The commission said the tests worked by dumping a relatively large amount of data down and then up the connection pipe.

Retail service providers generally ensured speed test connections traversed as little of the network as possible by minimising restrictions to give the best possible result.

"A generic speed test is like connecting a hose pipe to a large tank close by and measuring how fast water flows through the pipe. This usually gives an impressive headline speed but often bears little resemblance to the speed experienced in most real life uses of a broadband connection."

There had been noticeable improvements in the performance of broadband services since 2007 when the commission first started testing.

Download speeds had been the most consistently measured metric in the 10 years the commission had been testing broadband performance, and the most easily understood. Consistently higher download speeds allowed for more people in each household to stream video at a higher quality.

TrueNet’s testing showed the range of average in-home speeds experienced by Kiwis on fibre, cable and VDSL technologies had all improved markedly in ranges of speed between 2013 and 2017, the commission said.

Although ADSL speeds only improved marginally, many consumers who were on ADSL had been upgraded to VDSL — which was capable of much higher speeds — in the same period.

There were several reasons for the improvements in broadband over time, including improvements at all points in the network. Some  had been driven by retail service providers and some by wholesale network providers.

Retail service providers could influence performance, the commission said.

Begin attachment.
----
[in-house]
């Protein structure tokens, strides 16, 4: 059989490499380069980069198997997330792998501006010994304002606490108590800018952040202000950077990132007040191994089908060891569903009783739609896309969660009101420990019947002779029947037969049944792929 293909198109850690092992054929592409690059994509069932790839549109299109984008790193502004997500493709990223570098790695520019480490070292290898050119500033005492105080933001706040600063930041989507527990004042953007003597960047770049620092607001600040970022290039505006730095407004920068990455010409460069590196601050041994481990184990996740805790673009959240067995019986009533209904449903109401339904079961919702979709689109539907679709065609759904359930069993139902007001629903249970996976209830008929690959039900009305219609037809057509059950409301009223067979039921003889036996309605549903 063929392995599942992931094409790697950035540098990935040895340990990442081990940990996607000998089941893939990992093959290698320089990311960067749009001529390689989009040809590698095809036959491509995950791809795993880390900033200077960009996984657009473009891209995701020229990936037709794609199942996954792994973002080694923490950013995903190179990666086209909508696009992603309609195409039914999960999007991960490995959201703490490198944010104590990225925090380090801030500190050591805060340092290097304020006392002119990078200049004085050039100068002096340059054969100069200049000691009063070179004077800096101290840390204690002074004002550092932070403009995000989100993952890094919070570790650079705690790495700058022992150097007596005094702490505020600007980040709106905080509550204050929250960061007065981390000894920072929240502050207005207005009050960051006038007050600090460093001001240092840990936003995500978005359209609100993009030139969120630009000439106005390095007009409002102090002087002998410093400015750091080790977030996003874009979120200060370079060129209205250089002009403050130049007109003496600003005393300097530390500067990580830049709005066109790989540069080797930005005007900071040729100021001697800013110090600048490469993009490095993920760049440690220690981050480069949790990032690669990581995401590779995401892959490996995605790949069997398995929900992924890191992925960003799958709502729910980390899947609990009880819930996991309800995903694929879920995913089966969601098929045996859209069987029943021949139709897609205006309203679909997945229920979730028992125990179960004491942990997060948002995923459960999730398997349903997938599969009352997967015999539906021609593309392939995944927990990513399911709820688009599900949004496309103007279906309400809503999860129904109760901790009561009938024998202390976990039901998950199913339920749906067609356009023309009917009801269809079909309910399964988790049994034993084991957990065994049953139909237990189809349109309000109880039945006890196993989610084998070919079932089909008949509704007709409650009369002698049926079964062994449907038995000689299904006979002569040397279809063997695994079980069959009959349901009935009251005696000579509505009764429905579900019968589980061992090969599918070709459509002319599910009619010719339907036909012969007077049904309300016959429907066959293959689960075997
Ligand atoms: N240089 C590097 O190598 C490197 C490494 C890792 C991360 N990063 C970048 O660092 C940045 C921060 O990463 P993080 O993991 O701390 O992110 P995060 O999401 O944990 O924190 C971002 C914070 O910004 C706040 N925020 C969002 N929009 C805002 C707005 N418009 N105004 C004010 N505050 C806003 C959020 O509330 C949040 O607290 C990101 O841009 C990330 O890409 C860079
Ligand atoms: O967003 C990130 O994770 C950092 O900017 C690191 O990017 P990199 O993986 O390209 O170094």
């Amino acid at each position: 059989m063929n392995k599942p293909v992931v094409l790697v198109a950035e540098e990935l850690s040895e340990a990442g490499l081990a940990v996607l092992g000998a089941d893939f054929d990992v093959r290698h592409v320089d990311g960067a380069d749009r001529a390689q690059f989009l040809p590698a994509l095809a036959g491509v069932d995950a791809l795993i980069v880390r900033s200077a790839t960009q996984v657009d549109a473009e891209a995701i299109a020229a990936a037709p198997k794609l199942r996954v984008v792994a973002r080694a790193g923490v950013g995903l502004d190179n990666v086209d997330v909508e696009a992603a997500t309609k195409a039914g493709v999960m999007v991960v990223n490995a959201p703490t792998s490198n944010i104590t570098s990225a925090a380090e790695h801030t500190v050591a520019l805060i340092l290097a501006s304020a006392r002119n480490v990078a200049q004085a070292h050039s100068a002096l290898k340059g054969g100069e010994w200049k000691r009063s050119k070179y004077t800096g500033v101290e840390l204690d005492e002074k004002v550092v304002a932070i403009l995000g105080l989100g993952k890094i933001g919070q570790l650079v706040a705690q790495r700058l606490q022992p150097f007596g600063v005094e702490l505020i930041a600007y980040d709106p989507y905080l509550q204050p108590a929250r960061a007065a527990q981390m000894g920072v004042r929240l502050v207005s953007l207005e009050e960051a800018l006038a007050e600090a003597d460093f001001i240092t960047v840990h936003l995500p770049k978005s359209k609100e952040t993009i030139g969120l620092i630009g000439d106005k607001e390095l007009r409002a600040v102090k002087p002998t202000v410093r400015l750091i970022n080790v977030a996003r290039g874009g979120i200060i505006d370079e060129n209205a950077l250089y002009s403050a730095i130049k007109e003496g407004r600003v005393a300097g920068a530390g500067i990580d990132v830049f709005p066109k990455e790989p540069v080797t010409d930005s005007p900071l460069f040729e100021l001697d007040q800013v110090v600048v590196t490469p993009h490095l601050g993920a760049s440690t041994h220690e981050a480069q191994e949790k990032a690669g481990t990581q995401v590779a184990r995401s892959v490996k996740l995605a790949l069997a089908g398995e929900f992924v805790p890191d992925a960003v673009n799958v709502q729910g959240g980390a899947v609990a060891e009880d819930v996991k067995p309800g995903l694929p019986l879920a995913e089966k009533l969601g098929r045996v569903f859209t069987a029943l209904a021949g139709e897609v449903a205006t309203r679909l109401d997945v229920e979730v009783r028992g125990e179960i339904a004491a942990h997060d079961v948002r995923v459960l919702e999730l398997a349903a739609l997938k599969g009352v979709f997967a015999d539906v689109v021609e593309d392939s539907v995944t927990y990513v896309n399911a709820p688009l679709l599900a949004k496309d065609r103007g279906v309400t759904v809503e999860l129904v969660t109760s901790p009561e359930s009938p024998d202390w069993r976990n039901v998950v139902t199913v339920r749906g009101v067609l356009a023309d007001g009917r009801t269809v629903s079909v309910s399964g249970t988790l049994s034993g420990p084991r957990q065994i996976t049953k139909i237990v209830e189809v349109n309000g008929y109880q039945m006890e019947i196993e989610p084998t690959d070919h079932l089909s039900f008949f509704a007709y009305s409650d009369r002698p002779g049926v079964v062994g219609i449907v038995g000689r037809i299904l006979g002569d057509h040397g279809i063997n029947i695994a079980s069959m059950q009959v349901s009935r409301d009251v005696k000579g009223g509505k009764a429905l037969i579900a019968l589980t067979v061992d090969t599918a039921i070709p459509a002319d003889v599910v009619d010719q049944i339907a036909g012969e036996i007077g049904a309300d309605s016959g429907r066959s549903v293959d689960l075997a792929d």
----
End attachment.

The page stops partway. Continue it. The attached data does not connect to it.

On the customer end of the network, improvements in broadband performance could come from upgrades to the customer premises equipment, such as modems and routers provided to consumers.Improvements in performance had also come from upgrades to the part of the network that retail services providers controlled, the commission said. That could be seen from decreased peak hour congestion.

Retail service providers could manage the broadband traffic over their part of the network to improve broadband performance. When retail service providers effectively managed traffic congestion on the network, consumers experienced better broadband performance.

"Differentiating traffic can allow retail service providers to make plans available for different price points to customers."

Disruptions to the market — such as the arrival of Netflix in New Zealand — had affected performance, but retail service providers recovered from the disruption by improving the operation of their networks.

Broadband monitoring helped to raise the visibility and understanding of such events and made the information accessible to consumers to make informed choices, the commission said.



The Commerce Commission and SamKnows are seeking 3000 households to be part of a new nationwide broadband testing programme.

• Once selected, volunteers will be provided with a Whitebox — similar to a modem — to plug in at home.

• The Whitebox will perform automated tests on a home’s internet performance at different times of the day. It will not record any personal information or browsing history.

• Checks are performed to ensure it does not interfere with volunteers’ internet activities.

• Some broadband data will be used to conduct testing.

• Volunteering details are at